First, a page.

Related link: http://www.hackcanada.com/hackcanada/media/stcb2.html
While researching the roots of the public telephone system for my book, I came across some rather interesting urband legends about Ma Bell and the travails of hackers past. Like the guy who pranked President Nixon, telling him he’d run out of toilet paper. Or the guy who discovered a phone number answered by the same lady no matter which area code he dialed with it–until the FBI showed up and hauled him off, never to be seen again.
I remembered my own days spent hunkered in front of a terminal that was plugged into a 2400 baud mode, thinking, “Wow, this thing is fast!” I secretly hoped a white surveillance van would park out in front of my mom’s place with ultra-narrow microphones trained on my bedroom window, just like War Games.
Of course, even then, 2400 baud wasn’t that quick if you could afford a T1, but, then again, who was using T1s for data in the 80s? Ma Bell herself was–and she was the perennial target of hacker anger. I remember commiserating with hacker buddies about how Ma Bell “hogged all the good connections” and other dimwitted conspiracy theories. Ah, if ignorance were bliss, I would’ve been in heaven.
That’s because, at the time, I knew very little about the Phone Company, but I was taught, by my buds, to be suspicious of them. Hacker Heaven will someday be filled with suspicious, untrusting intellects who spent a good part of the 1980’s and early 1990’s trying to figure out better ways of ripping Ma Bell off.
Cheating Bell was a prerequisite goal of every decent hacker, and using Bell’s network for unsavory things, like software piracy and trading bomb-making recipes, was considered “free speech”. People even built pocket-sized tone-generators, little devices that could trick a payphone into thinking a dime had been inserted–so the person could make a free call. Now, I may be a little late in making this observation now, twenty years later, but who really needed to save a dime? Seriously, if you had enough money to build a tone-generator, did you really need to save a dime?
Yet, an attitude of “watch what I can do” still prevails among hackers. This is actually a wonderful thing, but I’m convinced this is at least partially to blame for enterprise America’s rejection of such amazing but hacker-centric technologies as PHP and PostgreSQL. I understand why PHP, though better in many respects than VBScript, isn’t often accepted inside the corporation. Corporate dealmakers are usually more interested in hearing about what a technology has already done than in what it can do.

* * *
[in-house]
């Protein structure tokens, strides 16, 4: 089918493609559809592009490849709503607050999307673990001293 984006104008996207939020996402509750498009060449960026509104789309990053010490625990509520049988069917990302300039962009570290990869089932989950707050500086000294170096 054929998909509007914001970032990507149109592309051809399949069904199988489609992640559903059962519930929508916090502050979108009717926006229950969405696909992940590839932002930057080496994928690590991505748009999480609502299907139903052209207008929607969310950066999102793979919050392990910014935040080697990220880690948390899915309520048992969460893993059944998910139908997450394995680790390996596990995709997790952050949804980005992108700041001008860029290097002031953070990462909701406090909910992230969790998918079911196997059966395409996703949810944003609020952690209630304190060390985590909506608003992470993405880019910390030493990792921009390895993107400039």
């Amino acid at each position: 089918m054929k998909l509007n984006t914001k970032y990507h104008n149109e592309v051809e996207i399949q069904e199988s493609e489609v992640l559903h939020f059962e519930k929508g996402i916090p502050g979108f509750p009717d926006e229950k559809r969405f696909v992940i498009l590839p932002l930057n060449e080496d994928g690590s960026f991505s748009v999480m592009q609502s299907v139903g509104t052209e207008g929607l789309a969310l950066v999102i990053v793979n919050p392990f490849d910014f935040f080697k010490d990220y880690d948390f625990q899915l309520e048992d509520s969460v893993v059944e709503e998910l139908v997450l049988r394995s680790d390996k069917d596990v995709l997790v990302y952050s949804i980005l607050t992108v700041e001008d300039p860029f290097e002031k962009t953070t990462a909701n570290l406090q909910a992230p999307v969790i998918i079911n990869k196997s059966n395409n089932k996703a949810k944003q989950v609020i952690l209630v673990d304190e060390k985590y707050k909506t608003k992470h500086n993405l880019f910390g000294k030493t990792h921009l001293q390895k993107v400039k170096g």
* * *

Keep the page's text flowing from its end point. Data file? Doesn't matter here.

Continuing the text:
The reason is one of perception. PHP itself is awesome, but because its community of developers doesn’t hold with the same attitude as VBScript’s clean-cut, button-down DOT-NET marketing bonanza, enterprise decision-makers often dismiss PHP as a freeware fad. One is the hacker’s tool, and the other is the enterprise tool, right? Developers choose DOT-NET because it can be a full-time job. Decision-makers choose it be because it has a safe perception.
Enterprise America’s perceptions of hacker-types are sour, and they trickle to the tools of the hacking trade: GCC, Perl, Linux, PHP, etc. Of course, this sour perception isn’t entirely undeserved. When was the last time you saw example code for a root exploit written in C# or Visual Basic? You probably haven’t, as C# and VB aren’t kept in the underground hacker arsenal.
When I read 2600’s recent conference schedule, I saw a list that included ex-cons and people who are getting arrested at political conventions; people who cite Orwellian objections to the world around them. People like me when I was a teenager.
I remember myself at the age I had a 2400-baud modem. I was a high-school freshman. I was captivated by William Gibson’s “Neuromancer”; I was a skateboarder; I was addicted to cracked Psygnosis games for the Amiga; I was even a boardOp on a BBS run by this hot-shot around the corner–a guy who had, get this, THREE phone lines. At this rate, I would’ve grown into an ultra-pink 2600 techno-paranoid, for sure.
I would never have become the enterprise-minded, corporate sell-out I loathed. I might even have been waiting for an autograph when hallowed hacker Kevin Mitnick was released from jail. It’s possible I’d be the guy with three phone lines or maybe hosting a P2P mega-node out of my house. I might still even be living with my mother!
How have your ideas about hacking, cracking, and rebellion changed over the years?